George Washington: Early Life Before the Presidency

About the life of George Washington before he became President of the United States, his career and role in the Revolutionary War.


Career: As a younger son in a land-poor family, Washington had to work hard to win his position as a Virginia gentleman. His education was sketchy--he was the only one of the 1st 6 Presidents who never attended college--and the only subjects he pursued in depth were mathematics and surveying. When he was 11 his father died, and at 14 Washington wanted to run away to sea, but his mother prevented him. The dominant figure in his adolescence was his older half-brother, Lawrence, who had advanced the family fortunes by marrying into the wealthy Fairfax family. When Washington was 17, Lawrence got him a job as a surveyor for the Fairfaxes. For $7 a day, the young man endured severe hardships while mapping out new lands on the frontier. With this experience behind him, the 21-year-old Washington was named as a special messenger to carry an ultimatum from the governor of Virginia to French outposts far to the west. On this dramatic mission, Washington handled himself with dignity and resourcefulness, and his published account of his adventures won him a favorable reputation. In 1753, with Virginia threatened by a conflict with France, Washington was commissioned a lieutenant colonel of the militia. Dreaming of conquest and glory, he marched out with a tiny force and rashly attacked a French scouting party--in one of the key incidents that provoked the French and Indian War. His blunders, however, were soon forgotten after he showed great courage at the battle known as "Braddock's Defeat," in which Washington's leadership was largely responsible for allowing 1/3 of the British-American troops to escape with their lives. At 23, he was promoted to full colonel and placed in command of all Virginia forces in the war. For 3 years he conducted a dogged and skillful defense of the Virginia frontier against sporadic attacks by the French and their Indian allies. This was the sum of his military experience before he was named commander-in-chief of the Revolutionary armies some 18 years later.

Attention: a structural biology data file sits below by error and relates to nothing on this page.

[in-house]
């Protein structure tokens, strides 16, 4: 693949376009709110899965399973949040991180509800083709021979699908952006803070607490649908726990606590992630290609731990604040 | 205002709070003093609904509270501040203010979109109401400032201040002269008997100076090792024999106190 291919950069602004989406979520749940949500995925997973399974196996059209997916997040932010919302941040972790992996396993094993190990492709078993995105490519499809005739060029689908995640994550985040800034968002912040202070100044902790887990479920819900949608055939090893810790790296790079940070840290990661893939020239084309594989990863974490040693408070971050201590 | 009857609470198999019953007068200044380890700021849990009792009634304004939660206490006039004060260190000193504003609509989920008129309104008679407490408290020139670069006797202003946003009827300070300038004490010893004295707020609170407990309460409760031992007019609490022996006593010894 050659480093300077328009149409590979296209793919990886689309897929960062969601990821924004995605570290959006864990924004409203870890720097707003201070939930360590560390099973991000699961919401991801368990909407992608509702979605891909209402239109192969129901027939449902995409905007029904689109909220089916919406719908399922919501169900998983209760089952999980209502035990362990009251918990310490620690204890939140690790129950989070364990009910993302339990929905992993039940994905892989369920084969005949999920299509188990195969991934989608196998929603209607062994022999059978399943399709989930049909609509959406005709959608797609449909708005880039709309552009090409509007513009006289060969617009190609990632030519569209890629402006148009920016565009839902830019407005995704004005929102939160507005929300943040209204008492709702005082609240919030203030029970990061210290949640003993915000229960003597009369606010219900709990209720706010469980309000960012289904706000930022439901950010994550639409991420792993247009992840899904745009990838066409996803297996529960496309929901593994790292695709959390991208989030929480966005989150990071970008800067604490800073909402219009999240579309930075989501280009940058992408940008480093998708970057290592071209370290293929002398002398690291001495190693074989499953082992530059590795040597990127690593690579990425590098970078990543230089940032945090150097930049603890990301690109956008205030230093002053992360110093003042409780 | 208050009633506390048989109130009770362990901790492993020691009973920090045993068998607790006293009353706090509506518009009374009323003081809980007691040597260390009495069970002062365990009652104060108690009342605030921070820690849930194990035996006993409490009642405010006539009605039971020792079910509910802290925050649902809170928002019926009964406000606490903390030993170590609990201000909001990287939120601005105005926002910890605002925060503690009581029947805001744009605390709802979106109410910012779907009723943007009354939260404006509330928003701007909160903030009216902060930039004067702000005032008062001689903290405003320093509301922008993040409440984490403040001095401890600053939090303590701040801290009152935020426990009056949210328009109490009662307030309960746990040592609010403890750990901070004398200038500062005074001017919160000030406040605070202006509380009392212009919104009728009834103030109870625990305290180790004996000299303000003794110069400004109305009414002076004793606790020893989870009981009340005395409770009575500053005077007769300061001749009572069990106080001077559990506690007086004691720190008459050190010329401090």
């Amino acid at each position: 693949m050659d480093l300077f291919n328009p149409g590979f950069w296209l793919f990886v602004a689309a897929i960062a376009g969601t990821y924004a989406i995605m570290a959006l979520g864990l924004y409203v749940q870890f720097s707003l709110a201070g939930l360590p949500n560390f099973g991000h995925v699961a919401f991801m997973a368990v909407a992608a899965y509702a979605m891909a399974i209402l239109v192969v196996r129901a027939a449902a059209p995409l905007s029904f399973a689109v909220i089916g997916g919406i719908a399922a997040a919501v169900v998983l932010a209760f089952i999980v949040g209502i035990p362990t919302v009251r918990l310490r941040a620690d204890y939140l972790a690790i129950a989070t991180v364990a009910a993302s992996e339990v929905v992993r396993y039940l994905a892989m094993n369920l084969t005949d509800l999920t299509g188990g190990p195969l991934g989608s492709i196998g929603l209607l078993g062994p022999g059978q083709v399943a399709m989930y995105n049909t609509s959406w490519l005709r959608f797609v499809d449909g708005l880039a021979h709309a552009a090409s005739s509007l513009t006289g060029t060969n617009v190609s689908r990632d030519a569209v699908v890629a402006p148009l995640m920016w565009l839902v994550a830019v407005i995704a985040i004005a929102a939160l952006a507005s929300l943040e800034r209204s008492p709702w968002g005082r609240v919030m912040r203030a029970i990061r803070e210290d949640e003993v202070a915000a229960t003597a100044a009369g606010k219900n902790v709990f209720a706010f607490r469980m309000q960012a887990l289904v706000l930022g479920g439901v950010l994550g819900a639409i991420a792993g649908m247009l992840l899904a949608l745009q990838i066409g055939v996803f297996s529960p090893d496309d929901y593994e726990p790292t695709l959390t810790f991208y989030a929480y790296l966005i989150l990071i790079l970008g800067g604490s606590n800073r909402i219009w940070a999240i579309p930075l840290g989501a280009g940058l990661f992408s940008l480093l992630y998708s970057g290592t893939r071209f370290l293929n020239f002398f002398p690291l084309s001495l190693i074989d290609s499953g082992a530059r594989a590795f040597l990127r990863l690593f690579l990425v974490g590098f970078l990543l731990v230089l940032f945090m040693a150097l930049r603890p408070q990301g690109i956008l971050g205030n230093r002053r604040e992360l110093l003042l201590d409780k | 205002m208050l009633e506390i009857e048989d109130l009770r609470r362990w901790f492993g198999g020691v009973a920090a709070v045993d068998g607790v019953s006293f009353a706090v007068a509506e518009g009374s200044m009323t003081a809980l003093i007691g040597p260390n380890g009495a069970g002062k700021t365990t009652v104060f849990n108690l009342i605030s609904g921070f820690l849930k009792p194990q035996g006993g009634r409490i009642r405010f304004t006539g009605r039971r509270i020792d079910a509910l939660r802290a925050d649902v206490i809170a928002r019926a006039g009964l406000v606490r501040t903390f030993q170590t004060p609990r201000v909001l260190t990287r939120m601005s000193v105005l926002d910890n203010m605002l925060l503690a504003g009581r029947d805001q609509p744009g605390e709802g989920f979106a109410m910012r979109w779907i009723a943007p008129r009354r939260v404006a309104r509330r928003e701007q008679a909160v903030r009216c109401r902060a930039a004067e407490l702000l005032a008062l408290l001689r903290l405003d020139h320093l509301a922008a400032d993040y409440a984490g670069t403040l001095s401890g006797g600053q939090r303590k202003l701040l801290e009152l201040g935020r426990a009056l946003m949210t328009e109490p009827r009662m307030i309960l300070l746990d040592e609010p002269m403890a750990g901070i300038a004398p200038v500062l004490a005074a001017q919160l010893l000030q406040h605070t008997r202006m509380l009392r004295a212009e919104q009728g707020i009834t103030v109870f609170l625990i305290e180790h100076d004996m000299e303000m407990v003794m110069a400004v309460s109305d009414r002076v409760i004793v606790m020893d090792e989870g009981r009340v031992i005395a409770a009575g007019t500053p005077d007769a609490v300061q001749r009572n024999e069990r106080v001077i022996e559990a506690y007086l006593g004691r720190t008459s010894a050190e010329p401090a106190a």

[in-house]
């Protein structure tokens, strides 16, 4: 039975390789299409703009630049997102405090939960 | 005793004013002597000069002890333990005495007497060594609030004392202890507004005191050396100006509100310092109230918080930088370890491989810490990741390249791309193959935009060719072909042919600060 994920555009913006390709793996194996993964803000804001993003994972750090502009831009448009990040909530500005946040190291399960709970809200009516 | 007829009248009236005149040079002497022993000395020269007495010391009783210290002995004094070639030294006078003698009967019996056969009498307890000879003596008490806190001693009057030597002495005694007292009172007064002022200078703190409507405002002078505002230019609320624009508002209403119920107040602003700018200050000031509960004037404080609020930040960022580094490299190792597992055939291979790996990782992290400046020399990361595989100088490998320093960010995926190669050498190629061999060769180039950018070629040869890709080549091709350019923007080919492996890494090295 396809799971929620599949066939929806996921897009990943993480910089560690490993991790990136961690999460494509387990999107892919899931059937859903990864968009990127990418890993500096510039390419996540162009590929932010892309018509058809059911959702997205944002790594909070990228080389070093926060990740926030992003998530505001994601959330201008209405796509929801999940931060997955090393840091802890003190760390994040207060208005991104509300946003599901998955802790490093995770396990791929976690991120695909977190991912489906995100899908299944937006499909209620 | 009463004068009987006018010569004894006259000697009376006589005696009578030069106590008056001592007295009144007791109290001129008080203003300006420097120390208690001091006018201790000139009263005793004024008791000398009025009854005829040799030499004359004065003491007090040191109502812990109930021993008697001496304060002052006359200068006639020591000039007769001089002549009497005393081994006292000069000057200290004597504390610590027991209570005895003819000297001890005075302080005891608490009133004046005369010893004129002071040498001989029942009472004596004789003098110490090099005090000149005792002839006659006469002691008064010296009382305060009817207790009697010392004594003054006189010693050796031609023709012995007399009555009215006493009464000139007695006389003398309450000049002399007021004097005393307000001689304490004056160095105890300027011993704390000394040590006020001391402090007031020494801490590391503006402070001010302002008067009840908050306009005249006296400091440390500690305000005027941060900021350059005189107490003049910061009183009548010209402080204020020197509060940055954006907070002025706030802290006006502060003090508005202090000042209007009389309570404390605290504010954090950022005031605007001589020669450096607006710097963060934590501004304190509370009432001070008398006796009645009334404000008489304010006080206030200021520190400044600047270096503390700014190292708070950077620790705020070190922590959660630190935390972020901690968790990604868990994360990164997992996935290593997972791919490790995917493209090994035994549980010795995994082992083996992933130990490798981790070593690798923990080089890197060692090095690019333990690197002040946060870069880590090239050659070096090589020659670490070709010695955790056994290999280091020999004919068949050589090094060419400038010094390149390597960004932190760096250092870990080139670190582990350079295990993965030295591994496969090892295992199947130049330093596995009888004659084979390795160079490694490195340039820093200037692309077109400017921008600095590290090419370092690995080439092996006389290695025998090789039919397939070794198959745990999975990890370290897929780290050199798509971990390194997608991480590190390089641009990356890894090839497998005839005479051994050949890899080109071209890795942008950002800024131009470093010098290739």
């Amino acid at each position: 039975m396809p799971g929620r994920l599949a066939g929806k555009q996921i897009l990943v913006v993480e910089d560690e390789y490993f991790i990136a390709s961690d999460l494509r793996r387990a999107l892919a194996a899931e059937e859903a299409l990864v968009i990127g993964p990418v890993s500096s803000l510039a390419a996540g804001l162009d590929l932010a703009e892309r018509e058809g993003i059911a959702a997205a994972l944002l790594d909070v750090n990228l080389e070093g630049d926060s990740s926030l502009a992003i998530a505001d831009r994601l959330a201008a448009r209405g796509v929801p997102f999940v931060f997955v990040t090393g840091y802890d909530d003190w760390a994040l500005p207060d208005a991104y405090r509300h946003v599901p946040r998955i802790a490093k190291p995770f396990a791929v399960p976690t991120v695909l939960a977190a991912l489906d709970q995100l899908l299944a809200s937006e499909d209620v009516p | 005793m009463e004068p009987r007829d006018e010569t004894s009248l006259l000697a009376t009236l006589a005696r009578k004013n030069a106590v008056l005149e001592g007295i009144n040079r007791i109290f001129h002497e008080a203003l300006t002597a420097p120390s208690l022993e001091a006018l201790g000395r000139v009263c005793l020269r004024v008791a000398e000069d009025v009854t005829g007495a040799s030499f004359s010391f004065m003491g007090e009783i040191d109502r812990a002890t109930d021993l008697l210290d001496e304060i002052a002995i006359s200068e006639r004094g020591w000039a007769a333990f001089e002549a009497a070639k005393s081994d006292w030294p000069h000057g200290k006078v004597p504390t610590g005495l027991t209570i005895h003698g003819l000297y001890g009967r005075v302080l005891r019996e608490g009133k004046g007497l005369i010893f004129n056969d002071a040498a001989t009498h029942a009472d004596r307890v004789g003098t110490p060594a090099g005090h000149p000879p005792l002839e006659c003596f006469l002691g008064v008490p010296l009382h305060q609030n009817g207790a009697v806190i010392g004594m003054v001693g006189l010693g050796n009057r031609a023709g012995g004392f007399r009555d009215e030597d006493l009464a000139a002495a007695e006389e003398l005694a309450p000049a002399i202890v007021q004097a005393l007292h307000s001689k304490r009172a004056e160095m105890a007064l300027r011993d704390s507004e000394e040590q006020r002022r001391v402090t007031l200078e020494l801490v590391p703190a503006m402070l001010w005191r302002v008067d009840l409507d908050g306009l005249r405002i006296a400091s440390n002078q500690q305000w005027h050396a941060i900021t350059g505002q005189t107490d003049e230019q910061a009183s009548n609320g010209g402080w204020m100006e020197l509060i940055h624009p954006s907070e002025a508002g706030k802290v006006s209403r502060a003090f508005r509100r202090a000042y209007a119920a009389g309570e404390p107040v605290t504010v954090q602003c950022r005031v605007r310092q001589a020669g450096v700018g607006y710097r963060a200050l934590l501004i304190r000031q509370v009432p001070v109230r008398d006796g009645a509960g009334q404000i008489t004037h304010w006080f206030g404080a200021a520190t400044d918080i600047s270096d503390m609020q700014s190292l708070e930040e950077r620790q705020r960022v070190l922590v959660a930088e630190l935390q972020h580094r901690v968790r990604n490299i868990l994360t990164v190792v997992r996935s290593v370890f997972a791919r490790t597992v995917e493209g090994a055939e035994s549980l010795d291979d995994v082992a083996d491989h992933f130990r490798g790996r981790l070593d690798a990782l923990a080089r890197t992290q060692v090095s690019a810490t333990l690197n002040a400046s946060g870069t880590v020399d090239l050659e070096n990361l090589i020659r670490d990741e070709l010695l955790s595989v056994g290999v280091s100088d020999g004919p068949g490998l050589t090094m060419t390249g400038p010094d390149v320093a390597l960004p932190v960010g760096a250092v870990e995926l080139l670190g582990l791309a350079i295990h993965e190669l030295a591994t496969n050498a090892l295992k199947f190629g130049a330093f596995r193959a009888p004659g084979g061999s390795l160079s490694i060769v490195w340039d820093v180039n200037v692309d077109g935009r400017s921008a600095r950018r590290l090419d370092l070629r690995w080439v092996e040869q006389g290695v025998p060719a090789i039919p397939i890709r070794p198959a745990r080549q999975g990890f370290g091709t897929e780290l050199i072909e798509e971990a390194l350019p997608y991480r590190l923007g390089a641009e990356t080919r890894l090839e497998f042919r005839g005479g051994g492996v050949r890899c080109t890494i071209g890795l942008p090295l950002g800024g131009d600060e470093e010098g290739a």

Resigning his commission in 1758, Washington was elected to the Virginia House of Burgesses on his 3rd try. He served diligently for 15 years, but without particular distinction. Most of his attention was centered on the administration of his plantation, Mount Vernon, which he had inherited after his half-brother Lawrence died of tuberculosis.

In 1774 Washington was chosen as one of the 7 Virginia representatives to the 1st Continental Congress in Philadelphia. By the time the 2nd Congress convened in May, 1775, the Revolutionary fighting was already under way. With thousands of unorganized troops camped near Boston, the representatives pondered the choice of a commander-in-chief. For political reasons, it was considered necessary to appoint a Virginian: With all the fighting centered in Massachusetts, special care had to be taken in order to insure full southern support for the cause. Not only did Washington meet the geographical qualification, but he had a quiet, soldierly bearing, a reputation for dependability, and few political enemies. On June 16, Congress selected him as supreme commander. Washington protested that he was unqualified, citing his lack of military experience, but a few days later he was in full uniform and on his way to Boston.

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